Business

Compliant with US food laws, Coffee Roasters expects export boost

BY SHAMILLE SCOTT Business reporter scotts@jamaicaobserver.com

Wednesday, February 19, 2014    

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COFFEE Roasters of Jamaica should see a boost in sales to North America now that it is fully compliant with US Food laws.

What's more, the certification will enable it to increase exports to Europe.

Presently, the company, which roasts and packages ground coffee and whole beans, exports bring in an estimated $30 million annually from about 20 per cent of its total production, according to Mark Fletcher, managing director of the company.

"If we didn't do it (get certification), chances are we could no longer sell to the US," said Fletcher. "With the FSMA regulations, the US got more strict."

It was either become HACCP compliant, or lose business.

"We can target some of the countries that we haven't been in before," said Fletcher. "Some of the these countries, require the standards that we now meet."

New requirements under the Food Safety Modernisation Act (FSMA) by the US Food and Drug Administration (FDA), requires that all processed foods entering the country must be tested by an accredited laboratory. Consequently, Coffee Roasters had to implement the Hazard Analysis and Critical Control points (HACCP) at the factory.

The Kingston-based factory started the process to become complaint a few years ago and had to do physical upgrades, make a number of changes to the factory, get audited by an external firm and hire consultants.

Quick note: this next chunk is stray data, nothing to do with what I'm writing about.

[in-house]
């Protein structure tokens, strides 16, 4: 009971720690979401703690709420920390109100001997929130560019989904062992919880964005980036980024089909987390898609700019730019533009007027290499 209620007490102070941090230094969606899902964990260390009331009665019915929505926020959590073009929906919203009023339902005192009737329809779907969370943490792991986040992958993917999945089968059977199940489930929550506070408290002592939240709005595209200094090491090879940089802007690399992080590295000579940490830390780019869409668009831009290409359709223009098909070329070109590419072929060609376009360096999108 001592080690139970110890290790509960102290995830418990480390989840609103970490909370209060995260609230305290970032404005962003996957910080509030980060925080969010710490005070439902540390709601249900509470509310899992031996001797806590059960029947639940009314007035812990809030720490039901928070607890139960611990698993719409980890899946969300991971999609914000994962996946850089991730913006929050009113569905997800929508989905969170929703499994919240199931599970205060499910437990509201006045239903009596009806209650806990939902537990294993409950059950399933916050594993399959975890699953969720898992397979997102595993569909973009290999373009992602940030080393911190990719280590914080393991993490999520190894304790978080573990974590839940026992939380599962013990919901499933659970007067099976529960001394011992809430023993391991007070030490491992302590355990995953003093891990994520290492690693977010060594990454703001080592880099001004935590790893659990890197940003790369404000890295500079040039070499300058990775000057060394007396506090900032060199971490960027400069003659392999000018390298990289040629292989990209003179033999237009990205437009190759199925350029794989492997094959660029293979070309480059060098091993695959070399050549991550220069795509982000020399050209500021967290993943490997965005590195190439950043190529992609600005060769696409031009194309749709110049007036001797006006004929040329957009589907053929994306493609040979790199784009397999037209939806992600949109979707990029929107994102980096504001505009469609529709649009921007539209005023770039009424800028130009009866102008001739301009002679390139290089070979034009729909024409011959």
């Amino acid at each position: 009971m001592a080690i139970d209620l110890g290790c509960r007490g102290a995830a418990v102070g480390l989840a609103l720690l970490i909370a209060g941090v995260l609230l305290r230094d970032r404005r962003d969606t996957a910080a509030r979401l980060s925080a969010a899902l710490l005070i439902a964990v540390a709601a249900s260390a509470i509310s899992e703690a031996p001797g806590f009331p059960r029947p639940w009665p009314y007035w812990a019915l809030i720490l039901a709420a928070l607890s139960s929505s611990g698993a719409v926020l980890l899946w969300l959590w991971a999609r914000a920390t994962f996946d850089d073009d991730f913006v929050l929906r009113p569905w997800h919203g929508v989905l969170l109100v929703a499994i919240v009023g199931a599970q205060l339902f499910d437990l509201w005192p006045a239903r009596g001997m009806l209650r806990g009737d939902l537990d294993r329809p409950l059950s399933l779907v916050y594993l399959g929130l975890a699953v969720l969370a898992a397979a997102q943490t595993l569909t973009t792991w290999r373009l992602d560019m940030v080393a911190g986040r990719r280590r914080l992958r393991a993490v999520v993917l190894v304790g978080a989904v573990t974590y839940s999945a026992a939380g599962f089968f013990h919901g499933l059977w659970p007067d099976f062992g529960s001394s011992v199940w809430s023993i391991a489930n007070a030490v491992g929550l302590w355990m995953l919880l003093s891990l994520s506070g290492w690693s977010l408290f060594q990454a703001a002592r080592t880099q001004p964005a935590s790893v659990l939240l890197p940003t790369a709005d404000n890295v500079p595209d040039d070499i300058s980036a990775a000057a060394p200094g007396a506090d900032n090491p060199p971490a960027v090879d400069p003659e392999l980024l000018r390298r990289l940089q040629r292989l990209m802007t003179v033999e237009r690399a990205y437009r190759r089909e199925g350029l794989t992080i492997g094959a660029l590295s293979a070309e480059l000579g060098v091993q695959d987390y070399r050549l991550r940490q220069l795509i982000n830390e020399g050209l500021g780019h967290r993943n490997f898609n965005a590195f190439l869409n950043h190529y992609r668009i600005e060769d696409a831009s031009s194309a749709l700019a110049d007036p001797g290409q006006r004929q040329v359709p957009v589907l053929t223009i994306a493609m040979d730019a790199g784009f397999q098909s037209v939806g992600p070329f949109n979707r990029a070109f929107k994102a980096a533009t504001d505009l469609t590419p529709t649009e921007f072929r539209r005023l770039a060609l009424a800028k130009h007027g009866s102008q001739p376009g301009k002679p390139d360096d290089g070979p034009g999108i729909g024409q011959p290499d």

Just getting onto the factory floor, which was recently sealed with a protective coating, now requires a series of checkpoints -- including a hand-washing station.

And while the roasting fills the air with the rich coffee aroma, the beans are being passed by magnets and over destoners to extract metallic and non-metallic objects from the product.

Even moving packaged material will require plastic pallets instead of wooden ones to eliminate the possibility of splinters getting into the product.

Fletcher figures that it cost about $5 million to put the systems in place.

From time to time, the FDA conducts audits of businesses that export to the US, and the FSMA also requires exporters to share their food safety plans with the FDA upon request; write and implement food safety protocols to mitigate potential hazards; and implement acceptable traceability and recall mechanisms.

HACCP is defined as a systematic preventative approach to food safety and allergenic, chemical and biological hazards in production processes that can cause the finished products to be unsafe, and designs measurements to reduce these risks to a safe level.

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